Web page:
Widmer Leads Through Innovation to New Pilot Batch Tasting Room

left to right: Tom Bleigh, Corey Blodgett and Dan Munch

As Oregon’s largest brewery, makers of the ubiquitous Hefeweizen, Widmer Brothers regularly brews on a 250 barrel system into 1,500 to 1,750 barrel tanks, but the brewery has never forgotten the small batch experimental brewing that got it to where it is today. The latest experiment comes on the form of a tba innovation tasting room that will showcase what’s coming out of the new pilot brewery and innovation brewing team.

Back in 1996, Widmer opened a small pilot brewery in the Portland Trailblazers new home, the Rose Quarter. In tight, cramped quarters, brewers toiled on collabs and one-offs on display to sporting fans, concertgoers, and tourists before the out-of-date brewery was decomissioned. In 2014, Widmer briefly closed the Gasthaus taproom for a revamp that included upgrading to twenty-four taps and making way for even more innovation in beer. In July of 2016 Widmer opened up the new 10 barrel JVNW pilot brewery at the Gasthaus, now on display through windows to the left of the bar. The brewery also assigned a team of experienced brewers to specialize in those experimental and test batch brews, and the cuffs were off.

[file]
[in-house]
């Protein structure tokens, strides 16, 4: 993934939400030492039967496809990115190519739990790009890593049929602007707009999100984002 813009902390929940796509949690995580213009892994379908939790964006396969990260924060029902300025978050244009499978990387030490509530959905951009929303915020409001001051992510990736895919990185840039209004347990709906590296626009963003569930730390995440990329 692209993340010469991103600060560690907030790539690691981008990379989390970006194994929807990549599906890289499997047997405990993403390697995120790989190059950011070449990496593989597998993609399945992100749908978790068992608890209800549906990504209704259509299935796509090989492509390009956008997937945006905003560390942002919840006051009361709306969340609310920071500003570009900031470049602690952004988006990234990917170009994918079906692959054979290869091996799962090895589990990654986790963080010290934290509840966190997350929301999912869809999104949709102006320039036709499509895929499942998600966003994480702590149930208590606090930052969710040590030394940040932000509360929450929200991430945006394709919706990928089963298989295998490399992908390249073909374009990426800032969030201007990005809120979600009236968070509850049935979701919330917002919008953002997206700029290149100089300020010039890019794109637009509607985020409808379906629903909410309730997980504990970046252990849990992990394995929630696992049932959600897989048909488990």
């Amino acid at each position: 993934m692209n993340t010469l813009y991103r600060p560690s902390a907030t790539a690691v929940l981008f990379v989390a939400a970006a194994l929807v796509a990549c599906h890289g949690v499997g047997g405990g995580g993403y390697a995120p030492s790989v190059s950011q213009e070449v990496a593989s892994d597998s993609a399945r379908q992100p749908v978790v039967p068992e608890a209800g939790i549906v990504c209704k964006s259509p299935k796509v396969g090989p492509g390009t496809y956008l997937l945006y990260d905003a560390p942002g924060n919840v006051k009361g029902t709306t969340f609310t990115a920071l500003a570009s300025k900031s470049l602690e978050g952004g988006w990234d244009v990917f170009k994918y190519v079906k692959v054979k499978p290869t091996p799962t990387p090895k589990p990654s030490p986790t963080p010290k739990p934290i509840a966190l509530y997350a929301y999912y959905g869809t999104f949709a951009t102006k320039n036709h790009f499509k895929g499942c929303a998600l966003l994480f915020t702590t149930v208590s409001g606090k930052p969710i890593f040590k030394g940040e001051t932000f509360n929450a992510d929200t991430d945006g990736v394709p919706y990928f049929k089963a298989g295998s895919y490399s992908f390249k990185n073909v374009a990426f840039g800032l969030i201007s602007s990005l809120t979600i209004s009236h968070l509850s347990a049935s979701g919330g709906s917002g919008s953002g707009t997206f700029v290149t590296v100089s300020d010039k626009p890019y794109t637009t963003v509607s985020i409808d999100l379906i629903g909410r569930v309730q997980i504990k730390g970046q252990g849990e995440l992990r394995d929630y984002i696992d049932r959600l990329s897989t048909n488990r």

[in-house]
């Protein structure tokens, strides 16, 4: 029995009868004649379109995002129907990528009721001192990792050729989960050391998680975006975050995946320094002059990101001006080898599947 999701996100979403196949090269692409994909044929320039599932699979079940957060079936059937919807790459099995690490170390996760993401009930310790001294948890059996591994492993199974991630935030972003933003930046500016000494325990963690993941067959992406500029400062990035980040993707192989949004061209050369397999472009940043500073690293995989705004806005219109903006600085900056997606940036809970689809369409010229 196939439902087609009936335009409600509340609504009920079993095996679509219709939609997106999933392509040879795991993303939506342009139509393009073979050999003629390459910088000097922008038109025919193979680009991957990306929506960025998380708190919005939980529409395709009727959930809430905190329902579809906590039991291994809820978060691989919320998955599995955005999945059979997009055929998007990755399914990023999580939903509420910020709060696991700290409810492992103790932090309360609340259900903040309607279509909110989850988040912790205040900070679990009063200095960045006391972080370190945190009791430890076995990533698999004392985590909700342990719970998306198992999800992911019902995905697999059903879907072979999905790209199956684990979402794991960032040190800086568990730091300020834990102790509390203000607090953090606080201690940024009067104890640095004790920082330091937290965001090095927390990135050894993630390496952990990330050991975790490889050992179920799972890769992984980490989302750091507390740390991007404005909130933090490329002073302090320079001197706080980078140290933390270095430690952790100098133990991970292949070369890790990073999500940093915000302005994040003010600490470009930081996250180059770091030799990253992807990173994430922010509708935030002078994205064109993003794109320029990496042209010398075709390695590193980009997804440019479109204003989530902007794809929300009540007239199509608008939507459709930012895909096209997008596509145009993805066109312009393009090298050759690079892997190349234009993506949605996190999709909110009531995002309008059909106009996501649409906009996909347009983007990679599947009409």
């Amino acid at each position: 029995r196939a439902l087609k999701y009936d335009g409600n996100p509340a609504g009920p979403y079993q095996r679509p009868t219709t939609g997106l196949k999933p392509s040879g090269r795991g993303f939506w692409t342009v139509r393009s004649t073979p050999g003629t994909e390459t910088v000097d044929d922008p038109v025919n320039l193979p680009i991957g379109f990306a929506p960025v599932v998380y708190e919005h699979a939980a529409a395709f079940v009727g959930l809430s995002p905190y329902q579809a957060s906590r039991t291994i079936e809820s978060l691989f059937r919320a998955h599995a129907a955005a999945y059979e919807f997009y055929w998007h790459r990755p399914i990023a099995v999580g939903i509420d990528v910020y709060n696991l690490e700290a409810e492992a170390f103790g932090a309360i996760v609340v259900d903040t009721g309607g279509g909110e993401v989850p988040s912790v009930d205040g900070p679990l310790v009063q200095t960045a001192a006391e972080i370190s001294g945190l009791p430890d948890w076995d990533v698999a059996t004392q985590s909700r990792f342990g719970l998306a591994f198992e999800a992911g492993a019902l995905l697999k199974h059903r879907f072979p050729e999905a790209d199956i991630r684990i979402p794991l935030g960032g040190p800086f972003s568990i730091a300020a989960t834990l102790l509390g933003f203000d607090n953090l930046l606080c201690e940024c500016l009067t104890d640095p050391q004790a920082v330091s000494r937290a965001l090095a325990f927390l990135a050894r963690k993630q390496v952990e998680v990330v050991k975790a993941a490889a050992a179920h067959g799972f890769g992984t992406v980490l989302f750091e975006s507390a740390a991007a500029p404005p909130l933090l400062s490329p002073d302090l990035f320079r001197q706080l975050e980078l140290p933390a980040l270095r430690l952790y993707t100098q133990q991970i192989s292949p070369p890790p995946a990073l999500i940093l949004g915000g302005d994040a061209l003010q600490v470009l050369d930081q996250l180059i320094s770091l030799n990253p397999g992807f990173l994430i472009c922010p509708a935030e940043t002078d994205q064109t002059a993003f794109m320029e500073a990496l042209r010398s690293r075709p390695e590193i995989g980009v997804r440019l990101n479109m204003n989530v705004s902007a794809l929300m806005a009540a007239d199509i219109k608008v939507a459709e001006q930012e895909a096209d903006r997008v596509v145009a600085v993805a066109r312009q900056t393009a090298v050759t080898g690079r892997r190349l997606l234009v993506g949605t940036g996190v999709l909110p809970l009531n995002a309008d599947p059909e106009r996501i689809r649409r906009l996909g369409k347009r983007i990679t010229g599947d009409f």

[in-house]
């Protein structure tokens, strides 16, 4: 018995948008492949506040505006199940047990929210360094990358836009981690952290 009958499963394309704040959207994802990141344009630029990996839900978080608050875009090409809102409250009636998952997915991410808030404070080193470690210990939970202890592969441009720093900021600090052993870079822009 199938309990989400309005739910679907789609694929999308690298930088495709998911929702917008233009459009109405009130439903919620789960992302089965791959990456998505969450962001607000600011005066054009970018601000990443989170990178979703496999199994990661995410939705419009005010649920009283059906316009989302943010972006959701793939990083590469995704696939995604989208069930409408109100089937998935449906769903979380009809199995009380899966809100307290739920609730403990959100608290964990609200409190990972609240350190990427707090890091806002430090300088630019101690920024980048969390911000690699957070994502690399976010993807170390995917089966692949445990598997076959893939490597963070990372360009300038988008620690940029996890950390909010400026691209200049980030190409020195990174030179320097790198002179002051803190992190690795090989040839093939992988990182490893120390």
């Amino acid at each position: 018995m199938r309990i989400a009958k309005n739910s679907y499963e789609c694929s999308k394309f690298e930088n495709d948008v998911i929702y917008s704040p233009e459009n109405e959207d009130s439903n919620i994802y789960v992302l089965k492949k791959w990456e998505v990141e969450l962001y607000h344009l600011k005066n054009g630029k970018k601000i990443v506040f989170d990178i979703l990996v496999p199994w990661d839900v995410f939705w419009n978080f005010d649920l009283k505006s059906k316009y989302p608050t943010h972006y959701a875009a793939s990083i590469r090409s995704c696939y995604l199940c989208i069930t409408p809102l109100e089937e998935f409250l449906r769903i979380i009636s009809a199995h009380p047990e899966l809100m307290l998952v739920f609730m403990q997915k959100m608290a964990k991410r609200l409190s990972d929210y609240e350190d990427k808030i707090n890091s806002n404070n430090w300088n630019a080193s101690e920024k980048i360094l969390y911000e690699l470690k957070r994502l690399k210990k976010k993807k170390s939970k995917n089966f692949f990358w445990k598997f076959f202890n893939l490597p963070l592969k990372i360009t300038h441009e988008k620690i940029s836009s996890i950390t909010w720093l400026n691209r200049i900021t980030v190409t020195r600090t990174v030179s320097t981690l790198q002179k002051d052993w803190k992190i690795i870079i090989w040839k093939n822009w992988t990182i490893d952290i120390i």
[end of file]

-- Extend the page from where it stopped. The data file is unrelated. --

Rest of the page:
The state-of-the-art pilot brewery may be small-ish, but, is capable of producing world-class beers, and already is, like the recently released PDX Pils. A beer that was once a one-off designed and perfected at the pub, it won the gold medal in its category at the 2016 Oregon Beer Awards, and has now been scaled up to be available in 12oz bottles and 6-packs. At the pub there is also a house IPA that isn’t seen anywhere else called Russell St. It’s a more modern take on the style to reflect the extra fruity, citrusy beers of today. It’s one of only seven taps dedicated to core brands at the Widmer pub; the other seventeen showcase collabs, pilot batches, one-offs, and other experiments.

The pilot brewery is headed up by newish innovation Brewmaster Tom Bleigh who joined the Craft Brew Alliance in 2016 after a number of years as Hopworks Urban Brewery’s brewmaster. Tom is joined by veteran acclaimed brewer Corey Blodgett as head of Widmer Innovation, formerly head brewer at Seattle’s Maritime Pacific and one of McMenamins most award-winning brewers when he headed up Cornelius Pass Roadhouse. Dan Munch, previously head brewer at Walking Man in Stevenson, Washington, rounds out the all-star three man team at the pilot brewhouse.